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Gordon Lightfoot, Reggae Fest,
Manhattan Transfer,
“just the beginning”: Horton

Editor’s Note: Alan Horton is the
Sedona Cultural Park’s Acting Director.

Programming is hard. So is fundraising. And therein we find the chicken and egg dilemma facing the Sedona Cultural Park in 2002.

On one hand, we need to complete (or largely complete) our season programming for this summer so we can ask you all to support our efforts. On the other hand, programming costs money - a lot of money. Money we have to pay out now, this spring, before the season begins. Advances to artists and bands, booking fees, season marketing efforts, equipment repair and purchase - all of this requires a lot of capital. So we need support from our community in order to program a season. There’s the dilemma. Chicken and egg.

Later on (a few years from now), this will be less of a problem for the Park. Our mid- and long-term planning allows for the development of significant cash reserves that will enable us to invest in programming costs early, prior to our fundraising efforts. Cash reserves will allow us to announce the majority of our summer season in the winter and spend the spring using that season as a basis for fundraising. We will come to you, our community, and ask you to support something tangible - an actual season of cultural events at the Park. Later on - in 2003 and 2004 and 2005 - when we ask you to help, you will. You’ll know our season in advance and you’ll trust the Park to deliver on its promises, because it will have done so in prior years. Later on, this will get easier.

But it’s not “later on” now. In 2002, as we prepare for the third season at the Park, we still have a lot to prove. This is still a new venue. While we have done well the first two years - very well, in my opinion - we have yet to deliver as broad and diverse a season as some would like. There’s a good reason for this. As I stated above, programming is hard - difficult and expensive. It takes time to develop a venue’s reputation, to develop programming partnerships and relationships with talent, to develop a programming “war chest.” We will be working on this for years to come. But for 2002, thanks to the good foundation of the past couple of years, we can take a big step forward.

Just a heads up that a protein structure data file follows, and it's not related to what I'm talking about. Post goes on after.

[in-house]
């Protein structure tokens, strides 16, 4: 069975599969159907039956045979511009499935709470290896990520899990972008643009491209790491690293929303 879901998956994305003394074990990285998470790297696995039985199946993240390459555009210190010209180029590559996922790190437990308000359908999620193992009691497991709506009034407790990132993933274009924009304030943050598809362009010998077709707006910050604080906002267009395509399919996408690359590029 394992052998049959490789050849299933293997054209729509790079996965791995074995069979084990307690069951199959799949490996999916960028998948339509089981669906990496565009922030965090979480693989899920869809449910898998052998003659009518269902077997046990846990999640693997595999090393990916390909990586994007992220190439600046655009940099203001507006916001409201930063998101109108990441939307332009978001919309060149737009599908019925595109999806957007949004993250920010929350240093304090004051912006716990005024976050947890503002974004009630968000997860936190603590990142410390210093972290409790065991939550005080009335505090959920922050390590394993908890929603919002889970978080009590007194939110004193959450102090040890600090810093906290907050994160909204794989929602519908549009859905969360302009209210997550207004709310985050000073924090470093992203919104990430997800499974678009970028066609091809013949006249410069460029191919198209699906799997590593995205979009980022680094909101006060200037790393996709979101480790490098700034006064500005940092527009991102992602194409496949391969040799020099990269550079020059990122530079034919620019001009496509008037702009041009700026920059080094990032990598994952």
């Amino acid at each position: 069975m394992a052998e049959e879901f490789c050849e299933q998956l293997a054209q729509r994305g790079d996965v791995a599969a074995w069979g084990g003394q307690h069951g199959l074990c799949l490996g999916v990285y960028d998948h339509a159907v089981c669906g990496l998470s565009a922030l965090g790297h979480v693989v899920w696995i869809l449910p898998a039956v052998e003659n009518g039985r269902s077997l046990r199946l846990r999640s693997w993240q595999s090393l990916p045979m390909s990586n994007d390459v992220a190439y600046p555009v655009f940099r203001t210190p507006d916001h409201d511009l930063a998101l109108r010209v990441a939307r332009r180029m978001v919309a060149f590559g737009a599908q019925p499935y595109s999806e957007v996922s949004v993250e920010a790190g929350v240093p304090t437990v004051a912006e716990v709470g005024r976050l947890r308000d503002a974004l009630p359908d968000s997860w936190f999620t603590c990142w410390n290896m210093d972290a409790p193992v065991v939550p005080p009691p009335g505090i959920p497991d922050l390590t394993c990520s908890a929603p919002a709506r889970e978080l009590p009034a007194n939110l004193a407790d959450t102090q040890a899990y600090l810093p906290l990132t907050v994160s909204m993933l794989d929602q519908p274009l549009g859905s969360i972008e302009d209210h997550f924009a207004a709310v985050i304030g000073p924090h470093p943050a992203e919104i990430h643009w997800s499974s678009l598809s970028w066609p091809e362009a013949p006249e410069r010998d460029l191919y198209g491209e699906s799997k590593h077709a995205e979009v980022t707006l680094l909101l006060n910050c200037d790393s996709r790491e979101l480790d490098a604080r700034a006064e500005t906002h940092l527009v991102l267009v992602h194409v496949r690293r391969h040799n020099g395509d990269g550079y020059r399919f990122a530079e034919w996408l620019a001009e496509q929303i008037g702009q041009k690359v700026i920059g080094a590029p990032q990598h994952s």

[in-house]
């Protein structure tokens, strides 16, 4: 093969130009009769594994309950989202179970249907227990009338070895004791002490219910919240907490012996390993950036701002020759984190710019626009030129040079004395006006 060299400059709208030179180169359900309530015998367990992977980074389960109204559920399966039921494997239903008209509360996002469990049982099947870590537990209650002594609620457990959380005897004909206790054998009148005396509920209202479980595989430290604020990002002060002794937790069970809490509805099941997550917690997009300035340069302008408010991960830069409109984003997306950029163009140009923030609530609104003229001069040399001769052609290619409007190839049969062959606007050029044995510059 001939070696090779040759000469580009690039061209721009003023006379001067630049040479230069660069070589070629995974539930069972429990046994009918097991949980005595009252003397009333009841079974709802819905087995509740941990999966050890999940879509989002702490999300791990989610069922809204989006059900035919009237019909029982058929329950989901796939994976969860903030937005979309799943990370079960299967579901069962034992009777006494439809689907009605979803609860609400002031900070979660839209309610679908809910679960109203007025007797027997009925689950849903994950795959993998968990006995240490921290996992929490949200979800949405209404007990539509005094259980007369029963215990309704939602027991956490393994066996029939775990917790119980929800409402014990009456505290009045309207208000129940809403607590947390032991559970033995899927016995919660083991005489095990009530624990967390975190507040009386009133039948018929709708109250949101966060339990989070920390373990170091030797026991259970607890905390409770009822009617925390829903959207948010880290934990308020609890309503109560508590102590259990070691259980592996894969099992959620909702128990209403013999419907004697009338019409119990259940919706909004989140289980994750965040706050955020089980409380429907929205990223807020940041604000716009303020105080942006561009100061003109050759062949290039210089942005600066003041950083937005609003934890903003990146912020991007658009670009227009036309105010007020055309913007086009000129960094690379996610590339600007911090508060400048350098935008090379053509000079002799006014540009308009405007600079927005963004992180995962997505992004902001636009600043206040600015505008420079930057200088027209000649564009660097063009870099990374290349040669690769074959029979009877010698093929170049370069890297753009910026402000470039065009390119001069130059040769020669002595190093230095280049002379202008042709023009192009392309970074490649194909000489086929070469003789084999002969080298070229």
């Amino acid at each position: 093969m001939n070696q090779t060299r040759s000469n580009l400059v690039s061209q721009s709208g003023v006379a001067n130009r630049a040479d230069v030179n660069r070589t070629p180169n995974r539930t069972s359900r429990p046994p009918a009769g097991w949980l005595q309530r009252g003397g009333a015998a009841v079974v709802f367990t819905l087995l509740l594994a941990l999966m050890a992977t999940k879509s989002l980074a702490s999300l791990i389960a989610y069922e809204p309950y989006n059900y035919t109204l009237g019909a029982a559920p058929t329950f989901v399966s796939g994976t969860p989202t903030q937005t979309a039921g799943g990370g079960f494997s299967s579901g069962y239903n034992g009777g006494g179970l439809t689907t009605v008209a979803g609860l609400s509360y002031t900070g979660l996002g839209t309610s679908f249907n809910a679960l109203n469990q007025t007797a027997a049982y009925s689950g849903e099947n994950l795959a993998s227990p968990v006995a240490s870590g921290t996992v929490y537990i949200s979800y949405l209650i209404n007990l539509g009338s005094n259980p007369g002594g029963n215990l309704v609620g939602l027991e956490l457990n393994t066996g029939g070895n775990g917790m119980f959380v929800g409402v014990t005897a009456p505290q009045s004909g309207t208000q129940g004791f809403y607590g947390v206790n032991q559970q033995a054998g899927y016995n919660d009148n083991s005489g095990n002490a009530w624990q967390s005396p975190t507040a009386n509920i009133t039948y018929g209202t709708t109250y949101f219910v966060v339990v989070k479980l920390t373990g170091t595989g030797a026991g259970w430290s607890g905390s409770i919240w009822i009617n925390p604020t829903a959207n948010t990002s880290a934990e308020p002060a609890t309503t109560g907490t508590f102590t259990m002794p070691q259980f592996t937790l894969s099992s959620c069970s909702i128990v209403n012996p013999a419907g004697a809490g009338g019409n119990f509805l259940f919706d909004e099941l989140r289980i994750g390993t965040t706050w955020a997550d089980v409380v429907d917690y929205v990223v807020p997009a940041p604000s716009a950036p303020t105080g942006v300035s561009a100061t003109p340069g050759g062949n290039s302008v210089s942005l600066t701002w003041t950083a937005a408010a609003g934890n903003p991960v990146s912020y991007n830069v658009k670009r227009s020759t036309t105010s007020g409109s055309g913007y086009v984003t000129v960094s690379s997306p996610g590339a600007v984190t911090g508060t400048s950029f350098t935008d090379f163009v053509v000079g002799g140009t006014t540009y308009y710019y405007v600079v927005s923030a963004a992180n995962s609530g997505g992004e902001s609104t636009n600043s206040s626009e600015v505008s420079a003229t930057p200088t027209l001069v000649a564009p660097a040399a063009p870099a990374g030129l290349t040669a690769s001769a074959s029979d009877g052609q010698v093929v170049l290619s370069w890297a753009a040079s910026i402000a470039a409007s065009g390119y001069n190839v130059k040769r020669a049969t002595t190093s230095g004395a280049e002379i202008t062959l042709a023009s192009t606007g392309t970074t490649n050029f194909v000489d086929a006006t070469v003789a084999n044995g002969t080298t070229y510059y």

In the final analysis, we know that the chicken has to be programming, and fundraising the egg. Through some creative partnerships, tough negotiating and some strategic risk-taking, we’re planning a great season for 2002. We won’t be able to announce this fully until late March. That’s later than we’d like, but reality for this year.

Programming is hard. So is fundraising. And therein we find the chicken and egg dilemma facing the Sedona Cultural Park in 2002.

On one hand, we need to complete (or largely complete) our season programming for this summer so we can ask you all to support our efforts. On the other hand, programming costs money - a lot of money. Money we have to pay out now, this spring, before the season begins. Advances to artists and bands, booking fees, season marketing efforts, equipment repair and purchase - all of this requires a lot of capital. So we need support from our community in order to program a season. There’s the dilemma. Chicken and egg.

Later on (a few years from now), this will be less of a problem for the Park. Our mid- and long-term planning allows for the development of significant cash reserves that will enable us to invest in programming costs early, prior to our fundraising efforts. Cash reserves will allow us to announce the majority of our summer season in the winter and spend the spring using that season as a basis for fundraising. We will come to you, our community, and ask you to support something tangible - an actual season of cultural events at the Park. Later on - in 2003 and 2004 and 2005 - when we ask you to help, you will. You’ll know our season in advance and you’ll trust the Park to deliver on its promises, because it will have done so in prior years. Later on, this will get easier.